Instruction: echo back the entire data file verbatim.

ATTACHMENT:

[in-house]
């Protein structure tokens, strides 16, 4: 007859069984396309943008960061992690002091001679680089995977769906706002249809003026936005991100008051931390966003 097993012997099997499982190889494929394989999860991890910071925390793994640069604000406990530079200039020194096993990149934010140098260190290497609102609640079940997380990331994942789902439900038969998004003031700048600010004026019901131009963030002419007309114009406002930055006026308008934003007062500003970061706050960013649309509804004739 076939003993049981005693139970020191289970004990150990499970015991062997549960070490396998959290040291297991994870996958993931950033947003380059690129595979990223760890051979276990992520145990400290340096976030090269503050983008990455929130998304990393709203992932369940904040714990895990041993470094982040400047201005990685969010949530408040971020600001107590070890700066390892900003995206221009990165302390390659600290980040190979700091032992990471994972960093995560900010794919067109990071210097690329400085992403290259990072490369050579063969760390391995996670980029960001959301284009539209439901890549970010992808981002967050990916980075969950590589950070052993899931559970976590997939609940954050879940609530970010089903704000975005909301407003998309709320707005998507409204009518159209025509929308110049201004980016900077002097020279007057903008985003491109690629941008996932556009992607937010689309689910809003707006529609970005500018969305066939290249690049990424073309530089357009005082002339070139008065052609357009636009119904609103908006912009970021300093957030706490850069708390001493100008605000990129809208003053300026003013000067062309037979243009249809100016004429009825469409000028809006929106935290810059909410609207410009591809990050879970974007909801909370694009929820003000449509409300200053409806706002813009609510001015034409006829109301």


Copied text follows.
[in-house]
């Protein structure tokens, strides 16, 4: 007859069984396309943008960061992690002091001679680089995977769906706002249809003026936005991100008051931390966003 097993012997099997499982190889494929394989999860991890910071925390793994640069604000406990530079200039020194096993990149934010140098260190290497609102609640079940997380990331994942789902439900038969998004003031700048600010004026019901131009963030002419007309114009406002930055006026308008934003007062500003970061706050960013649309509804004739 076939003993049981005693139970020191289970004990150990499970015991062997549960070490396998959290040291297991994870996958993931950033947003380059690129595979990223760890051979276990992520145990400290340096976030090269503050983008990455929130998304990393709203992932369940904040714990895990041993470094982040400047201005990685969010949530408040971020600001107590070890700066390892900003995206221009990165302390390659600290980040190979700091032992990471994972960093995560900010794919067109990071210097690329400085992403290259990072490369050579063969760390391995996670980029960001959301284009539209439901890549970010992808981002967050990916980075969950590589950070052993899931559970976590997939609940954050879940609530970010089903704000975005909301407003998309709320707005998507409204009518159209025509929308110049201004980016900077002097020279007057903008985003491109690629941008996932556009992607937010689309689910809003707006529609970005500018969305066939290249690049990424073309530089357009005082002339070139008065052609357009636009119904609103908006912009970021300093957030706490850069708390001493100008605000990129809208003053300026003013000067062309037979243009249809100016004429009825469409000028809006929106935290810059909410609207410009591809990050879970974007909801909370694009929820003000449509409300200053409806706002813009609510001015034409006829109301």